An entrepreneur may be eager to take advantage of every available business opportunity. However, in order to prepare for retirement, the entrepreneur might be searching for potential options that suit their unique situation. Many small businesses offer retirement benefits through Simplified Employee Pension (SEP) plans and Savings Incentive Match Plans for Employees (SIMPLEs). These vehicles provide a straightforward plan that is inexpensive and easy to administer. However, if you are a small business owner with no employees, the one-person 401(k) may offer a suitable combination of benefits that can help you save more for retirement.
A Boost for Saving
A one-person 401(k) combines a regular 401(k) plan with a profit-sharing plan. It can only be implemented by a self-employed individual or owner of a small business with no full-time employees (an exception is made for the spouse of the small business owner). If you are a participant in a one-person 401(k), you may be eligible to make elective salary deferrals and take a business deduction for profit-sharing contributions. These contributions reduce your taxable income. In 2021, an entrepreneur who runs a small business with no employees may elect to defer a portion of salary up to $19,500. Those aged 50 and older may make additional “catch-up” contributions of up to $6,500. In addition, the business may make a contribution up to 25% of the entrepreneur’s salary, with up to $290,000 of compensation eligible for consideration. However, the combination of salary-deferred and profit-sharing contributions may not exceed $58,000 in 2021.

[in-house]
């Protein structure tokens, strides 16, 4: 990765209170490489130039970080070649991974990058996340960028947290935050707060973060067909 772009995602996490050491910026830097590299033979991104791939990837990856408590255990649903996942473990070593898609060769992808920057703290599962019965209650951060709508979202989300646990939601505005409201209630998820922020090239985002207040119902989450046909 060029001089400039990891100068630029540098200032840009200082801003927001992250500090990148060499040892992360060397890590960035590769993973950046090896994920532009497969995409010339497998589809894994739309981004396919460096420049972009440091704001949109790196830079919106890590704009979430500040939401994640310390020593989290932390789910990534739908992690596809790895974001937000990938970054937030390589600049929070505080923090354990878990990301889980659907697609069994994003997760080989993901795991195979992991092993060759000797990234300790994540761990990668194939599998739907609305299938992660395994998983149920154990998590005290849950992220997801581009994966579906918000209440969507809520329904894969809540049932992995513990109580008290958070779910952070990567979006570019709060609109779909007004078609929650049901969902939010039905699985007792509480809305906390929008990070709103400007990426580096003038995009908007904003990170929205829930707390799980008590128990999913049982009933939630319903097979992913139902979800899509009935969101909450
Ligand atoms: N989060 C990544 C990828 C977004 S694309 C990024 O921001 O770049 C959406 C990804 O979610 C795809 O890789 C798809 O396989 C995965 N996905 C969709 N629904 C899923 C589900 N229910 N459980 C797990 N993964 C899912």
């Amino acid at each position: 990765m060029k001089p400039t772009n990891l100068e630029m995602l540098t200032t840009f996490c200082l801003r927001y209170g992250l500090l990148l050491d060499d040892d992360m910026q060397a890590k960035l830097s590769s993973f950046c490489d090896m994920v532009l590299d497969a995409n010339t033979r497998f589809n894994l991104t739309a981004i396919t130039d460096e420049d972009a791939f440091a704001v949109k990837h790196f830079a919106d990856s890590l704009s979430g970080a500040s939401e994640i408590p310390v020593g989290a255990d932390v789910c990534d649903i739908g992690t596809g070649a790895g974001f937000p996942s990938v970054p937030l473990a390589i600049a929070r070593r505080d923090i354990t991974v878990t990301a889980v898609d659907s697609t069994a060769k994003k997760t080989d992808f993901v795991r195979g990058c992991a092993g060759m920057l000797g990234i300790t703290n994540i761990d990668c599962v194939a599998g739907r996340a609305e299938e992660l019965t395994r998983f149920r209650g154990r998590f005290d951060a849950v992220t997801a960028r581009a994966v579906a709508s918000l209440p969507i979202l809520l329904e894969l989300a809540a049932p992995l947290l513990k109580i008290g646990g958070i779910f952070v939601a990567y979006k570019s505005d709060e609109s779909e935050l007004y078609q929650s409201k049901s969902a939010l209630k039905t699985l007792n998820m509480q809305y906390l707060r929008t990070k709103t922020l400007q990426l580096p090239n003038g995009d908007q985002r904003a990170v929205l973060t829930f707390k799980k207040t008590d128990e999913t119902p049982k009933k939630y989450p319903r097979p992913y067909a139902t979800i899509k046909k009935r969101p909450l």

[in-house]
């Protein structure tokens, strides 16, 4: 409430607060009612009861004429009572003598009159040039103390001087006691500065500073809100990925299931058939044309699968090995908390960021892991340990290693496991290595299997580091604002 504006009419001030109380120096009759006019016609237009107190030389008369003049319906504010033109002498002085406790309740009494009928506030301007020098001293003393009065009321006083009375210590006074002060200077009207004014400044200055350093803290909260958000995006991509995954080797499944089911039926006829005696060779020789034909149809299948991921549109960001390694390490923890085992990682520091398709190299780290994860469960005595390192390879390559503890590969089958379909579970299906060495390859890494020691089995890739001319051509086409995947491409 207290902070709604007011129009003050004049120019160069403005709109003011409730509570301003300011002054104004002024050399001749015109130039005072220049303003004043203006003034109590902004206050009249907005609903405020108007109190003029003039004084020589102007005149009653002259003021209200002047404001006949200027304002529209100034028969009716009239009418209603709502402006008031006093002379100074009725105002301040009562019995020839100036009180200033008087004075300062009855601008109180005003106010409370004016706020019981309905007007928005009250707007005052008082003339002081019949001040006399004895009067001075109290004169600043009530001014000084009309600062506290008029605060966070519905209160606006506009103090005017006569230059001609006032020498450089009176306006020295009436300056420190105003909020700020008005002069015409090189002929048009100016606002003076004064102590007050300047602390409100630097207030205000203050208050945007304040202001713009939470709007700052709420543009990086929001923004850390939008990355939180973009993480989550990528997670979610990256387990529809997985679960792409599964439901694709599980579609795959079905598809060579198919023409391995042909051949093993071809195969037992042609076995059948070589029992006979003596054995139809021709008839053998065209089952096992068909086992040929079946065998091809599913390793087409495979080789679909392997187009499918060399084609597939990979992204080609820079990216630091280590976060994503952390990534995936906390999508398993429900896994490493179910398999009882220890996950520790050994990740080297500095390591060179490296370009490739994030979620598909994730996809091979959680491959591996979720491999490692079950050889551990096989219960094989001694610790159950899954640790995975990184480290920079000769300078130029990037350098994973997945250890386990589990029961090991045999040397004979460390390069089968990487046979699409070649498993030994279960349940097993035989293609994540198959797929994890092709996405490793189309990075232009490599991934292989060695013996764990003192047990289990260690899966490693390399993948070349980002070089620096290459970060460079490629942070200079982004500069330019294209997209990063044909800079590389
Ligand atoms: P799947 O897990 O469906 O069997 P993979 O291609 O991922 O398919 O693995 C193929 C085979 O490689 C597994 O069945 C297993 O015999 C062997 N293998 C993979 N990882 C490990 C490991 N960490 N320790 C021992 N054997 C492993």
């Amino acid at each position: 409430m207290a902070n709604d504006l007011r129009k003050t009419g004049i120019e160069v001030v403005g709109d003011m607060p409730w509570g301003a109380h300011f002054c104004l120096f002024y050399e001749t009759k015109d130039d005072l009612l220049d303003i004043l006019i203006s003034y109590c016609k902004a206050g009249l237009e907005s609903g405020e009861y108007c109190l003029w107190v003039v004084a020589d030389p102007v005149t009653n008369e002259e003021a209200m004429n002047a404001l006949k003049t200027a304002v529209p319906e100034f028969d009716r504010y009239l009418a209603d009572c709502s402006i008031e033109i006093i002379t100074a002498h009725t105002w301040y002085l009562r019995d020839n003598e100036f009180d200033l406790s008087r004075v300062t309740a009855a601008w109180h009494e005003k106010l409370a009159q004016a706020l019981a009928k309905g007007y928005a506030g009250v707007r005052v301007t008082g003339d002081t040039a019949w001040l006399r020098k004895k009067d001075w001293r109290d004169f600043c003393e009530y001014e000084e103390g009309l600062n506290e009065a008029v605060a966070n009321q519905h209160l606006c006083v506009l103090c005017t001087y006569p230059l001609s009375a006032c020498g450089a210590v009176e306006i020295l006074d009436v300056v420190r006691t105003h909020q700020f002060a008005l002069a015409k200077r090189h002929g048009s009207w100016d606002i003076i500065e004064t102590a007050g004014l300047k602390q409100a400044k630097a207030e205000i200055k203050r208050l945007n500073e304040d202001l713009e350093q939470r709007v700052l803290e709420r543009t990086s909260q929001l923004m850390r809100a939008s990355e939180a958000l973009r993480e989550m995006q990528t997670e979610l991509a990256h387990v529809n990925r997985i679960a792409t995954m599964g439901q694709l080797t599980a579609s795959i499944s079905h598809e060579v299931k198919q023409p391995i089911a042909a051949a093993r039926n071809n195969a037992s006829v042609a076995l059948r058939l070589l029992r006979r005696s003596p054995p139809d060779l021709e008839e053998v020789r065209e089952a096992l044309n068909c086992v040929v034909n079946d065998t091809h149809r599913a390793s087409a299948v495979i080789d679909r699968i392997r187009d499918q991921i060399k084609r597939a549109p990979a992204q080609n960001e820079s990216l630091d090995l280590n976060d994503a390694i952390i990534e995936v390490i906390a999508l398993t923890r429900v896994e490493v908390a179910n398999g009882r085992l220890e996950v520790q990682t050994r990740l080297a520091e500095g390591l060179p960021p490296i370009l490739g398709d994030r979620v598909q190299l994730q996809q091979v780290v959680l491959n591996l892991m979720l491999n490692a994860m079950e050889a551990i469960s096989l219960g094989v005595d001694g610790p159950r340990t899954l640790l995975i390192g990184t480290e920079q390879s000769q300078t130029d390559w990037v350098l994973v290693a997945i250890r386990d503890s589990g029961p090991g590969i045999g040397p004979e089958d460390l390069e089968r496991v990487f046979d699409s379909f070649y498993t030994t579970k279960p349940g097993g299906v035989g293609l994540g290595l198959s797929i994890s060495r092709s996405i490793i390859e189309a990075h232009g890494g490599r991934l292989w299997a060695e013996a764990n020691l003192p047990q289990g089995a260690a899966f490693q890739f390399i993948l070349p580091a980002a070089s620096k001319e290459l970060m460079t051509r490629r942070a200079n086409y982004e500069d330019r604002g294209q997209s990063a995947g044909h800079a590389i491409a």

The Benefits Continue
These contribution possibilities are not unique to the one-person 401(k); any business with a regular 401(k) plan and a profit-sharing plan could achieve the same contributions on behalf of its owner/employee. However, in combining the two plans, a one-person 401(k) is simple to administer and inexpensive. In addition, because there are no other employees, a one-person 401(k) avoids nondiscrimination testing.
Depending on your circumstances, you may be able to roll a qualified plan into a one-person 401(k). Earnings have the opportunity to grow on a tax-deferred basis, and if necessary, you may take a loan subject to the limitations of your plan. Bear in mind that withdrawals made before age 59½ may be subject to a 10% Federal income tax penalty.
The one-person 401(k) offers today’s entrepreneur opportunities in preparing for retirement. The sooner you get started, the sooner you can start pursuing your retirement goals.
This material was created for educational and informational purposes only and is not intended as ERISA, tax, legal or investment advice. If you are seeking investment advice specific to your needs, such advice services must be obtained on your own separate from this educational material.
This article was prepared by Liberty Publishing, Inc.
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